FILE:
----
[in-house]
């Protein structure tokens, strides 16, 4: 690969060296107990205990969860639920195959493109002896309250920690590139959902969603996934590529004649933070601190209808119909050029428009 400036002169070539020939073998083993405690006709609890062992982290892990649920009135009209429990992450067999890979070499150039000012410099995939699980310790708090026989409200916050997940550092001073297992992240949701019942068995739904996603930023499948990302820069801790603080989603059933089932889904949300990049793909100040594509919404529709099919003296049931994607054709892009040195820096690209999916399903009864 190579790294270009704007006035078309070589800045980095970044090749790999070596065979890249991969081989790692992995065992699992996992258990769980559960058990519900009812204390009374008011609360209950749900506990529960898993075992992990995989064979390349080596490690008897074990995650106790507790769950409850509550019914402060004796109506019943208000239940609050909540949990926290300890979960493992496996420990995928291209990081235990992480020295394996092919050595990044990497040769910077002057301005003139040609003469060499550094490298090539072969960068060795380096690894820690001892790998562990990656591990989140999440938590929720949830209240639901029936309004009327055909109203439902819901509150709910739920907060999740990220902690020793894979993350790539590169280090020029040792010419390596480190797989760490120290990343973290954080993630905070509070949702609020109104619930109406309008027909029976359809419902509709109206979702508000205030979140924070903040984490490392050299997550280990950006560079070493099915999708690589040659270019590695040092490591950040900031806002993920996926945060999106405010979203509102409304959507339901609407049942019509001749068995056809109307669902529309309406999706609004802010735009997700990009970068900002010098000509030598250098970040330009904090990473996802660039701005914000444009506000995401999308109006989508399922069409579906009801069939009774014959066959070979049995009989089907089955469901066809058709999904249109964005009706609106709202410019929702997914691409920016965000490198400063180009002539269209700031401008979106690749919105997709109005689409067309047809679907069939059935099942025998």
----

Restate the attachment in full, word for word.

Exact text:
[in-house]
């Protein structure tokens, strides 16, 4: 690969060296107990205990969860639920195959493109002896309250920690590139959902969603996934590529004649933070601190209808119909050029428009 400036002169070539020939073998083993405690006709609890062992982290892990649920009135009209429990992450067999890979070499150039000012410099995939699980310790708090026989409200916050997940550092001073297992992240949701019942068995739904996603930023499948990302820069801790603080989603059933089932889904949300990049793909100040594509919404529709099919003296049931994607054709892009040195820096690209999916399903009864 190579790294270009704007006035078309070589800045980095970044090749790999070596065979890249991969081989790692992995065992699992996992258990769980559960058990519900009812204390009374008011609360209950749900506990529960898993075992992990995989064979390349080596490690008897074990995650106790507790769950409850509550019914402060004796109506019943208000239940609050909540949990926290300890979960493992496996420990995928291209990081235990992480020295394996092919050595990044990497040769910077002057301005003139040609003469060499550094490298090539072969960068060795380096690894820690001892790998562990990656591990989140999440938590929720949830209240639901029936309004009327055909109203439902819901509150709910739920907060999740990220902690020793894979993350790539590169280090020029040792010419390596480190797989760490120290990343973290954080993630905070509070949702609020109104619930109406309008027909029976359809419902509709109206979702508000205030979140924070903040984490490392050299997550280990950006560079070493099915999708690589040659270019590695040092490591950040900031806002993920996926945060999106405010979203509102409304959507339901609407049942019509001749068995056809109307669902529309309406999706609004802010735009997700990009970068900002010098000509030598250098970040330009904090990473996802660039701005914000444009506000995401999308109006989508399922069409579906009801069939009774014959066959070979049995009989089907089955469901066809058709999904249109964005009706609106709202410019929702997914691409920016965000490198400063180009002539269209700031401008979106690749919105997709109005689409067309047809679907069939059935099942025998």